Any medical expense the Veteran will not be reimbursed through another source. VA will consider prospective 12-month recurring/regular medical expenses (examples of permissible deductions from income for IVAP purposes: health insurance premiums and deductibles, Medicare premiums, co-pays, hearing aids, walking devices, home-health care, assisted-living care, nursing home care).
• Personal services contracts are also an “unreimbursed medical expense.”
• Total medical expenses must exceed 5% of maximum applicable pension rate (MAPR) (this is 5% of the basic VA improved pension rate, not housebound or aid and attendance).
Net Worth/Asset Requirements
If the applicant has sufficient means to self-pay, they will not meet this standard. Sufficient means standard is subjective. The VA guidelines state that if they have more than $80,000, not eligible (primary residence, personal property, and vehicles not counted). But if they have less than 80K, can still be denied depending on age (older the applicant is, the less money they need….so a 90 year old veteran earning 55K might still be denied, while a 70 year old with the same amount would likely be approved).
Annuities are countable (except SPIAs, because no cash value).
Joint accounts – If two people on account: 50% for veteran, 50% for joint account holder. If four people on account: then only 25% of that account’s value is counted against VA applicant.
Is there a look back period for VA Pension qualification?
Currently there is no look back period (as there is with Medicaid planning). As long as the assets are transferred to someone outside of the Veteran’s household and the VA applicant has no access to those transferred assets. However, most elder law attorneys believe that it is only a matter of time before some kind of lookback penalty period applies to those seeking VA benefits.
How the VA pension benefit interacts with Medicaid planning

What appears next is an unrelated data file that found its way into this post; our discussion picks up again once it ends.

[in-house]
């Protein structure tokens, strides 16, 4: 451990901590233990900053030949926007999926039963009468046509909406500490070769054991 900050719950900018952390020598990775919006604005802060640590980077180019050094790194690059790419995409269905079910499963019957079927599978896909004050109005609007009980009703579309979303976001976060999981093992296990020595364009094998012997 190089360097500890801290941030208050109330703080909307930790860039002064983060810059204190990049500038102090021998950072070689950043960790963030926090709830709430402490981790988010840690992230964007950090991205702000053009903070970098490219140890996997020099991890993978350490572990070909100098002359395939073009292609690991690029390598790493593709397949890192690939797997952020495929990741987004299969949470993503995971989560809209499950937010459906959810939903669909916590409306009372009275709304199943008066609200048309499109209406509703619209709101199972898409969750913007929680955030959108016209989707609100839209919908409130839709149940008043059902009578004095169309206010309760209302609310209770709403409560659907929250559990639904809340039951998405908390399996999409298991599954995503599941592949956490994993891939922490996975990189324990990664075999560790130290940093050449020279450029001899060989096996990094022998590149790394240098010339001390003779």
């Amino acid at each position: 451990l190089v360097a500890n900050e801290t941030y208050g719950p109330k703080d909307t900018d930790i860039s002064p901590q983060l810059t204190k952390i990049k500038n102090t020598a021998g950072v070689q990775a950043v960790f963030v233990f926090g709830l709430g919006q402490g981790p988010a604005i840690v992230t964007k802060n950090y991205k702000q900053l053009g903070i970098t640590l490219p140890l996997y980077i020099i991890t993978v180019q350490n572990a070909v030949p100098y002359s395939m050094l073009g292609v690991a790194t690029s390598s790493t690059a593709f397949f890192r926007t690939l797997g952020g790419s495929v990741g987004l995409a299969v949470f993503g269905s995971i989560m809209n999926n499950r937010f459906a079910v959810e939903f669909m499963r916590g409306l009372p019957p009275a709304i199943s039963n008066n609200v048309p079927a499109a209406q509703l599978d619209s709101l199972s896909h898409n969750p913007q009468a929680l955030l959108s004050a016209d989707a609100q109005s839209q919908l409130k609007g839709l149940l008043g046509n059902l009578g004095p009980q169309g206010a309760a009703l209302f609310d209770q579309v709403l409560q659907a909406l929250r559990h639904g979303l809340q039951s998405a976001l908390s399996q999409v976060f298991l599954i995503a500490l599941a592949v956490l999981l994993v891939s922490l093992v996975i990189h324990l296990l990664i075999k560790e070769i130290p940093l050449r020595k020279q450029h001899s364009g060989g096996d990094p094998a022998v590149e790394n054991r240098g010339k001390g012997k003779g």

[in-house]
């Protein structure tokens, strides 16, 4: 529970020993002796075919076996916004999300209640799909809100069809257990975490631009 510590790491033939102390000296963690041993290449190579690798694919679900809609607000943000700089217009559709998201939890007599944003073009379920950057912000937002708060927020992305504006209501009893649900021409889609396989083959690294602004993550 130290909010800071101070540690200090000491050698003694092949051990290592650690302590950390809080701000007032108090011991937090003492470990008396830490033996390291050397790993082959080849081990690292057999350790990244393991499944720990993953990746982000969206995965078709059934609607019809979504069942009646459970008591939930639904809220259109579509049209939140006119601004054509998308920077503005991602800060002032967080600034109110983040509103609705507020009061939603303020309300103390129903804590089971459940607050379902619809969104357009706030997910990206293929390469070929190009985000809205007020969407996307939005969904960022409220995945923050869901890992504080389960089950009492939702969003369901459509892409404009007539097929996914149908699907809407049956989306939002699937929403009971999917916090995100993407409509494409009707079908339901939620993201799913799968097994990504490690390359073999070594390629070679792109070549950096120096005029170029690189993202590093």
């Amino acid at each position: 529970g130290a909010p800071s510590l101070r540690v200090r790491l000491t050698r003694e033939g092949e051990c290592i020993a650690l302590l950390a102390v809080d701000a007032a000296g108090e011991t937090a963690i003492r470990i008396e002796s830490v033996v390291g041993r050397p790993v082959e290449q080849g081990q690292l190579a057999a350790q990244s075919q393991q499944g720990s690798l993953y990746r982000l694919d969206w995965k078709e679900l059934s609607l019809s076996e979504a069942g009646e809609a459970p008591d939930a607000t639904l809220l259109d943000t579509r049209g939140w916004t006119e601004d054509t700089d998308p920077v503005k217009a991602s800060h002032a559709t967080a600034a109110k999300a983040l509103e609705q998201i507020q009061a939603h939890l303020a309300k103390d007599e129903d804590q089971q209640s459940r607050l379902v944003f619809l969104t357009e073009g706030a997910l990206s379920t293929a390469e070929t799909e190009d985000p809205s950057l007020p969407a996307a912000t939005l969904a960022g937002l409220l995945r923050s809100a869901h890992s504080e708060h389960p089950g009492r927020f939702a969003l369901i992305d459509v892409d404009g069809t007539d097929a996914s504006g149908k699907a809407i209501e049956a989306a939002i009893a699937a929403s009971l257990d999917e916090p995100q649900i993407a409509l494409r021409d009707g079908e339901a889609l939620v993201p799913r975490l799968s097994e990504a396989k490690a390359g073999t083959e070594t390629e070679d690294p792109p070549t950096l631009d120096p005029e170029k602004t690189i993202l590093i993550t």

If Veteran is single, the maximum benefit is the Medicaid personal needs allowance. Need to be careful because, while VA benefits are not countable for Medicaid planning purposes, it is countable when calculating the patient’s required contribution to cost of care. So generally, if a Veteran needs home-health care or Assisted Living Facility care, it makes sense to apply for VA pension / aid & attendance benefits (there are often waiting lists for the Medicaid home-health care benefit. If the Veteran requires skilled nursing care, they might forego applying for the VA benefits and only apply for Medicaid. The VA pension benefit income by itself, and when combined with social security income, is rarely enough to pay for the usually large nursing home bill.
Also, the applicant’s marital status is important. A single person cannot receive both Medicaid skilled nursing home care and VA pension. In contrast, when the applicant is married, one spouse can receive Aid & Attendance, while the other spouse receives Medicaid (so VA can help spouse pay for ALF or home health care, while veteran receives Medicaid to pay for nursing home).
The VA pension could help bridge the gap if doing 5-year irrevocable trust planning.
VA benefits are also not subject to estate recovery.
What do I need to bring to the VA attorney's office?
- discharge paperwork (see the Elder Law Attorney Resource Section below for information on how to request military discharge records if not readily available)
- verification of gross income (from all sources - e.g. social security retirement, pensions, VA, annuities, 401(k), IRA distributions, etc...)
- all asset values (real estate, bank accounts, brokerage accounts, retirement accounts, cash value life insurance policies, etc...)
- recurring medical expenses, such as: medicare part B premiums, private health insurance premiums, home health care, facility care (not Rx or copays for initial application)
Elder Law Attorney – Veterans Benefits Resources
Title 38 US Code of Federal Regulations contains is everything related to VA:
War Time Periods
World War II: 12-7-1941 through 12-31-1946
Korean War: 6-27-1950 through 1-31-2955
Vietnam: 8-5-1964 through 5-7-1975
2-28-1964 through 5-7-1975 (for those who served in country before 8-6-1964
Gulf War: 8-31-1990 through present is a wartime veteran
How to Request Military Veteran Discharge Status?: To verify, check discharge papers, DD-214. Without discharge papers, the Veteran can file SF-180, Request Pertaining to Military Records with National Archives: http://www.archives.gov/veterans/military-service-records/. This takes about two to three weeks to receive a response.
Defense Finance and Accounting Service: http://www.dfas.mil/militarymembers/payentitlements/military-pay-charts.html
Pension Rate Numbers are as of 2016. For updated benefit requirements see: http://www.benefits.va.gov/pension/current_rates_veteran_pen.asp and http://www.benefits.va.gov/pension/current_rates_survivor_pen.asp.
Pension Adjudication Articles:
Pension Adjudication M21-1 Manual: http://www.benefits.va.gov/warms/m21_1.asp